By Kysa Anderson Daniels
DECATUR, Ga.— Students in the African-American Studies (AAS) pathway will take core curriculum and African American-focused courses to earn an associate of arts degree in a new degree pathway program this fall at Georgia State University’s Perimeter College.
About 20 Perimeter instructors and professors this month will begin teaching four AAS courses examining African American literature, social issues, history and culture. While work had been taking place over the course of recent years, the timing is significant following months of national and international demonstrations and civil discourse about racial inequality and systemic discrimination.
Dr. Crystal Garrett, Perimeter’s interim associate chair of History and Political Science and a political science associate professor, is co-chair of the AAS curriculum committee. She emphasized that African-American Studies is a multidisciplinary pathway focused not only on African American history, but also sociology, psychology, theology, art, literature, political science and economics.
Garrett also developed a service learning component for the pathway that will enable Perimeter students to tutor individuals in DeKalb County’s juvenile court system who are studying for their GED diplomas. The partnership, Garrett said, underscores a key goal of the African-American Studies discipline, which is to educate students while preparing them to serve and address needs and issues in marginalized communities.
“This is a great opportunity for AAS students to give back to their community by helping at-risk youth,” Garrett said. “It can provide a rewarding experience for mentors and have a positive impact on mentees.”
Dr. Nancy Kropf, dean of Perimeter College, said she is pleased the college’s first new program of study since its consolidation with Georgia State in 2016 is African-American Studies.
“Launching a new degree pathway is done only after considerable thought and preparation,” Kropf said. “The African-American Studies pathway will help prepare Perimeter students who want to bring about positive changes in our communities, our nation and the world through their chosen professions.”
Dr. Shawn L. Williams has taught English, humanities and introduction to AAS courses at Perimeter since 2002. He advocated for the creation of an AAS program at Perimeter and joins Garrett as co-chair of the pathway’s curriculum committee.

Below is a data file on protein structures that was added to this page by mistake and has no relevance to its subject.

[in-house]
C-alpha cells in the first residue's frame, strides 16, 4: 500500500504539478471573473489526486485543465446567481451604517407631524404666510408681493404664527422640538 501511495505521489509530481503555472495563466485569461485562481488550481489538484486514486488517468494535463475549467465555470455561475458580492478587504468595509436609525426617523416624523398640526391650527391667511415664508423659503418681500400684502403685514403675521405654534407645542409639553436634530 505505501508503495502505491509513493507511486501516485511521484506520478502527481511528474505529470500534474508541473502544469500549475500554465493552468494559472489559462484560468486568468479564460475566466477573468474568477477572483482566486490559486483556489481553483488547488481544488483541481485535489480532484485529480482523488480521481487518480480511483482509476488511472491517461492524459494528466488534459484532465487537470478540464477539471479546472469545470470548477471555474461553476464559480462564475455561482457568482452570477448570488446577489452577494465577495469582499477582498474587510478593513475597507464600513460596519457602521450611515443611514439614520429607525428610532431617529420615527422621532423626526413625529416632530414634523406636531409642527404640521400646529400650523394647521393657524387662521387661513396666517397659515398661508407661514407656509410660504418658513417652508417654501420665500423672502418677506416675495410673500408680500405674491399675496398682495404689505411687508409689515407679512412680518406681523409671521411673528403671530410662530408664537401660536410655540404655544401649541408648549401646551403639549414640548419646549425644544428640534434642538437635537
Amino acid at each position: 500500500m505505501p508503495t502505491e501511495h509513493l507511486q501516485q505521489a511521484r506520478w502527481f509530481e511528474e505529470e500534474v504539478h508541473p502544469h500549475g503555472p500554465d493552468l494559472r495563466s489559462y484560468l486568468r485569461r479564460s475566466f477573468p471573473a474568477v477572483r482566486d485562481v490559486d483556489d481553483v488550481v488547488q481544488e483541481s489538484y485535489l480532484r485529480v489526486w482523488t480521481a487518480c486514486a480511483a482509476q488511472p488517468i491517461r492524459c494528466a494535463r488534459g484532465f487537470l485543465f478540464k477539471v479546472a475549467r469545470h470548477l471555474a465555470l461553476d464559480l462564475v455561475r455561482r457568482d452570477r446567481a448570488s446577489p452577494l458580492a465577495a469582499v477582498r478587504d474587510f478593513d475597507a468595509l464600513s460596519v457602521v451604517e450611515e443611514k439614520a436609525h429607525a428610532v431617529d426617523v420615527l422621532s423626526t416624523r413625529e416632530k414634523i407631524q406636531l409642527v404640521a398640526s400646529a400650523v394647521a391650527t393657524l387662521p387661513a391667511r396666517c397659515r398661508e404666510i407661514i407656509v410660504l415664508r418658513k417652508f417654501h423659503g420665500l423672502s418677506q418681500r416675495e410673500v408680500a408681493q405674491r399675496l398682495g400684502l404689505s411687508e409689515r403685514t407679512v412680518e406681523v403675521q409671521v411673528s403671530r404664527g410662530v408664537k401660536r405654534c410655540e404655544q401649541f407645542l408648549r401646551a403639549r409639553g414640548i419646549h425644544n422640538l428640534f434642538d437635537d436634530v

“The most important mission of African-American Studies is to engage students and prepare them to identify, challenge and undo institutional and ideological racism, sexism and classism,” Williams said.
George Vargis, interim department chair for Perimeter’s Department of History, Political Science and African-American Studies, recalled the role another Perimeter professor, the late Mario Bennekin, played in bringing the AAS pathway to fruition. Vargis says that as a history professor and as chair of Perimeter’s History and Political Science Department, Bennekin incorporated a strong focus on social justice for African Americans. Bennekin taught at Perimeter for 20 years and passed away in March 2019.
“He was instrumental in bringing the African-American Studies curriculum to Perimeter College through a multidisciplinary approach as a means of introducing students to a wide range of historical and contemporary perspectives on American history,” Vargis said.
The pathway will bring to light longstanding social and political ills, such as those illuminated by the death of George Floyd in Minneapolis in May and Ahmaud Arbery earlier this year in Georgia. Arbery’s killling prompted the Georgia’s recent hate crime legislation.
African-American Studies is useful for students desiring to go into fields focused on social services and reform, such as teaching, health care, political science and law, according to AAS curriculum coordinators. Well-known figures, including actress Angela Bassett, filmmaker and director Ava DuVernay and former NASA astronaut Mae Jemison, have degrees in African-American Studies.
Students who take the African-American Studies pathway at Perimeter will be able to seamlessly transition to Georgia State’s Atlanta Campus and continue their studies. Last year, Georgia State celebrated the 25th anniversary of its African-American Studies program, which offers bachelor’s and master’s degrees, as well as a graduate certificate.
Above: Dr. Crystal Garrett, Perimeter’s interim associate chair of History and Political Science and a political science associate professor, is co-chair of the AAS curriculum committee and will teach classes in the new AAS pathway.